Mitigating the risk of African swine fever virus in feed with anti-viral chemical additives

Megan C. Niederwerder, Scott Dee, Diego G. Diel, Ana M.M. Stoian, Laura A. Constance, Matthew Olcha, Vlad Petrovan, Gilbert Patterson, Ada G. Cino-Ozuna, Raymond R.R. Rowland

Research output: Contribution to journalArticlepeer-review


African swine fever (ASF) is currently considered the most significant global threat to pork production worldwide. Disease caused by the ASF virus (ASFV) results in high case fatality of pigs. Importantly, ASF is a trade-limiting disease with substantial implications on both global pork and agricultural feed commodities. ASFV is transmissible through natural consumption of contaminated swine feed and is broadly stable across a wide range of commonly imported feed ingredients and conditions. The objective of the current study was to investigate the efficacy of medium-chain fatty acid and formaldehyde-based feed additives in inactivating ASFV. Feed additives were tested in cell culture and in feed ingredients under a transoceanic shipment model. Both chemical additives reduced ASFV infectivity in a dose-dependent manner. This study provides evidence that chemical feed additives may potentially serve as mitigants for reducing the risk of ASFV introduction and transmission through feed.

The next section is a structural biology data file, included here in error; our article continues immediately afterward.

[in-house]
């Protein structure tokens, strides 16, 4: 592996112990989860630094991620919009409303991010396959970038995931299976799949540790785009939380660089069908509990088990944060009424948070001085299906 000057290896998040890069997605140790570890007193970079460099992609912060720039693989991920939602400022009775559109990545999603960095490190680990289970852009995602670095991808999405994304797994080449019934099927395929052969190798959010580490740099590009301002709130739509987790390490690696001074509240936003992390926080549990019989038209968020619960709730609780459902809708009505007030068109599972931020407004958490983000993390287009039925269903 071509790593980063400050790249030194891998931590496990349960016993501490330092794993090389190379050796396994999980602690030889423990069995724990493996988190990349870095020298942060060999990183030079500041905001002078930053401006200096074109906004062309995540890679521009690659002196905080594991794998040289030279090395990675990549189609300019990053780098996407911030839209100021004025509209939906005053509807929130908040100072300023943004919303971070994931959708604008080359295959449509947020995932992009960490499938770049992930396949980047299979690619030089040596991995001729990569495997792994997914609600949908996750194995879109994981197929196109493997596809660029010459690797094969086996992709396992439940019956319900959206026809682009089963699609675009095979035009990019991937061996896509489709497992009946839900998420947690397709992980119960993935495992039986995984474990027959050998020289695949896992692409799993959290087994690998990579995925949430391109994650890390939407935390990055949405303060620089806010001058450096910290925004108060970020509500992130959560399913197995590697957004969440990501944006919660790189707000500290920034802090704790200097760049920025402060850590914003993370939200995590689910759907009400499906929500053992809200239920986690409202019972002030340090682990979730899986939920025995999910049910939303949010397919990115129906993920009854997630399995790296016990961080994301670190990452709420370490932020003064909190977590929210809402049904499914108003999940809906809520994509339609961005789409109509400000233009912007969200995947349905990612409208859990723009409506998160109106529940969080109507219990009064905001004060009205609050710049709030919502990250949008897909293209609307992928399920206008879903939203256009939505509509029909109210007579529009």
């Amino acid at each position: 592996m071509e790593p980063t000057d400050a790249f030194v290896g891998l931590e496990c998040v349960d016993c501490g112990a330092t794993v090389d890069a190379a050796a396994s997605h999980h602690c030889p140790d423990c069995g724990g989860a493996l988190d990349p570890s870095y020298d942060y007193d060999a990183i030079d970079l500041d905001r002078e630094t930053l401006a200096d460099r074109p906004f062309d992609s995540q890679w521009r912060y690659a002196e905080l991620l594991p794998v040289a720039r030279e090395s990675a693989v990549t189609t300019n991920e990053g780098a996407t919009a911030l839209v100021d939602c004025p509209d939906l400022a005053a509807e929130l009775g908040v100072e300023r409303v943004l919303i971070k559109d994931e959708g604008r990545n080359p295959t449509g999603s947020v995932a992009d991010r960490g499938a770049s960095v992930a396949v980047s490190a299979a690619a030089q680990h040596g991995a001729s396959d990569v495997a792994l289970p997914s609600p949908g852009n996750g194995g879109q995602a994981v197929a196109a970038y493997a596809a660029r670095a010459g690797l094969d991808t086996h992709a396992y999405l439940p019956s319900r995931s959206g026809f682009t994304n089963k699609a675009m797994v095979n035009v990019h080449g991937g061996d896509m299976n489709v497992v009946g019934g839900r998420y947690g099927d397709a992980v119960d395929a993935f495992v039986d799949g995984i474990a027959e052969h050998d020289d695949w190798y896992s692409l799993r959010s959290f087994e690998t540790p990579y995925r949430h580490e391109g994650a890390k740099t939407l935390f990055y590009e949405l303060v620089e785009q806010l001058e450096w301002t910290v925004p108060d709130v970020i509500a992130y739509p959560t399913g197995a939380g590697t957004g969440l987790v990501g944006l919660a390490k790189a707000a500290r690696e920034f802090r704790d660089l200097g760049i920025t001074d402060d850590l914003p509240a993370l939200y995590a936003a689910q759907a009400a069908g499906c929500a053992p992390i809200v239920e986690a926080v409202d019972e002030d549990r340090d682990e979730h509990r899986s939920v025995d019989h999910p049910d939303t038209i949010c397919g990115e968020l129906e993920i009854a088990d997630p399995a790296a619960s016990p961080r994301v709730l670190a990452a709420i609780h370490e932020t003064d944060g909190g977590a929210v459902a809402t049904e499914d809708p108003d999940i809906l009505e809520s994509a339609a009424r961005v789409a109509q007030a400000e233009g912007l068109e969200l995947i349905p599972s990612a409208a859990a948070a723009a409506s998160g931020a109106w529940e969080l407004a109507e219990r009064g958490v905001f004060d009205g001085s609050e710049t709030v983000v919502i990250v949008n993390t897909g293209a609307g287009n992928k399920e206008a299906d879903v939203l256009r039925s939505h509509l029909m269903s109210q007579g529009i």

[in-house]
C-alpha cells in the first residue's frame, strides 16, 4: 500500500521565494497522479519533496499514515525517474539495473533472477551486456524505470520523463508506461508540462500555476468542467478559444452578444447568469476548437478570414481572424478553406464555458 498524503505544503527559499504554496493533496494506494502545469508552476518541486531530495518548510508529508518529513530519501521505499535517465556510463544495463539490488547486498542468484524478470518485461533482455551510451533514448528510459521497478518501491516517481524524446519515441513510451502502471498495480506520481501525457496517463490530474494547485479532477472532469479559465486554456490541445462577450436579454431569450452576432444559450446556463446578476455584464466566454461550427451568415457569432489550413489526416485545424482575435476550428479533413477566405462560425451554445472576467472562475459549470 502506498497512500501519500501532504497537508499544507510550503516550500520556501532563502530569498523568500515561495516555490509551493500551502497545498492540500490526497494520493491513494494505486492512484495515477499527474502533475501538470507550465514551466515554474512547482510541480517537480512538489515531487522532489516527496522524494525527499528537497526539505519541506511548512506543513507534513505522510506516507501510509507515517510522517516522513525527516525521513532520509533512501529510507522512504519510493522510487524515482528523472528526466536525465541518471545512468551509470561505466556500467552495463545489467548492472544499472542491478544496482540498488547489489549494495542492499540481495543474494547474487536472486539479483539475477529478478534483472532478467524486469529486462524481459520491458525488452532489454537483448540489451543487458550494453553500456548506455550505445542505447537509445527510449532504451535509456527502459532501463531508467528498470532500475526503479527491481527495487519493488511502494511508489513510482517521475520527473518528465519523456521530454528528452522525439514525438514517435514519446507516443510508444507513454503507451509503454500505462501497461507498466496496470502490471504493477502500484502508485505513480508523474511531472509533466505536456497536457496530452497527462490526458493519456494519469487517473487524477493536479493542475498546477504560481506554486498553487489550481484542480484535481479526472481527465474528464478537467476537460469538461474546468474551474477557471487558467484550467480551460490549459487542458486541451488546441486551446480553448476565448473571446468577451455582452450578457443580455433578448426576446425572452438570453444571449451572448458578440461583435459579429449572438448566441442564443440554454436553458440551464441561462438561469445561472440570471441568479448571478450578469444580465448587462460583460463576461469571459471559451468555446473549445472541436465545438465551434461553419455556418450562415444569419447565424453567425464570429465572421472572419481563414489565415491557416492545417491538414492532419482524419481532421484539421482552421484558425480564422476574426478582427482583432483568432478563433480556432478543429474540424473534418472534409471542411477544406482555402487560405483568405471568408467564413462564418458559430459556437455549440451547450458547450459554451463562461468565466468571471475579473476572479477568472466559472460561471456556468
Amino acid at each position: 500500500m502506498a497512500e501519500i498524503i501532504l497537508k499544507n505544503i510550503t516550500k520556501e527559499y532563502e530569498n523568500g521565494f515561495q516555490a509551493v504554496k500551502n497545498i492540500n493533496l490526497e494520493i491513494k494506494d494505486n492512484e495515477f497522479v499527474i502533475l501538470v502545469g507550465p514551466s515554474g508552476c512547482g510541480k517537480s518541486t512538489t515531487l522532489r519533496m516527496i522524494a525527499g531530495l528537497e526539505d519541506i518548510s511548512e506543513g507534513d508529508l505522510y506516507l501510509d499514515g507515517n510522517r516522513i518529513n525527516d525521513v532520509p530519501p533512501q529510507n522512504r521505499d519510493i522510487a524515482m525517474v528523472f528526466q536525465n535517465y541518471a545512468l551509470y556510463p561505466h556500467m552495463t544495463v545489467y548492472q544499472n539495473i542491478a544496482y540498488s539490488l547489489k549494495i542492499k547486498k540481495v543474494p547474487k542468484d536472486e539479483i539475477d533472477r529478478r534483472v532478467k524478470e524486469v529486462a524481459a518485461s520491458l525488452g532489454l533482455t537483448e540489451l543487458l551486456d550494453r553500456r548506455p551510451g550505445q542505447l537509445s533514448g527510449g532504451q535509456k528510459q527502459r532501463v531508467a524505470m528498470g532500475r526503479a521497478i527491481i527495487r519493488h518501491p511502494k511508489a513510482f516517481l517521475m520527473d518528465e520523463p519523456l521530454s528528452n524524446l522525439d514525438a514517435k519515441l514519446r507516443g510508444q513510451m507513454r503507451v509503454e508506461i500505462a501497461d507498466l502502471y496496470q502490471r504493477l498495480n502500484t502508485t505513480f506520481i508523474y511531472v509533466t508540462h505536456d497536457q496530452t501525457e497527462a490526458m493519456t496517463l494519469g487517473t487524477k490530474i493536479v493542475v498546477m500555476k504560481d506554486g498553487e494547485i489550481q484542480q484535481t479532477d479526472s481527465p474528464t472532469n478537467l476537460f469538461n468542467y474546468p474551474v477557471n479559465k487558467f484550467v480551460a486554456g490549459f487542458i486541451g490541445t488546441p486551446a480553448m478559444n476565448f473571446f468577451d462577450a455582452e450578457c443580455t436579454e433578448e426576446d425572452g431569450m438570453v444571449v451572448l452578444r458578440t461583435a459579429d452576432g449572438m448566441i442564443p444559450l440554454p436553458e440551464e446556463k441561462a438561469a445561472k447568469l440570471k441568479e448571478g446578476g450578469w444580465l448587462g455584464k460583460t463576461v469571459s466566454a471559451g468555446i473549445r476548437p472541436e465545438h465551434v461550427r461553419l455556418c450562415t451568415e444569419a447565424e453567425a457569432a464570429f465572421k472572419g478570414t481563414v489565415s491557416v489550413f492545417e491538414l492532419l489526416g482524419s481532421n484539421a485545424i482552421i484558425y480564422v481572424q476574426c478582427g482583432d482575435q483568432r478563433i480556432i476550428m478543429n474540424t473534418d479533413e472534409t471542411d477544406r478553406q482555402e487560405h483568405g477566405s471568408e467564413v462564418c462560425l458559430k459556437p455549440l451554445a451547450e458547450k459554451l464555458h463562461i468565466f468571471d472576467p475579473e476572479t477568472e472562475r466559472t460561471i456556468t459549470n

Original languageEnglish (US)
Pages (from-to)477-486
Number of pages10
JournalTransboundary and Emerging Diseases
Issue number2
StatePublished - Mar 2021
Externally publishedYes


  • ASFV
  • African swine fever virus
  • animal feed
  • anti-infective agents
  • domestic pig
  • food additives
  • ships
  • swine diseases
  • virus inactivation

ASJC Scopus subject areas

  • General Immunology and Microbiology
  • General Veterinary


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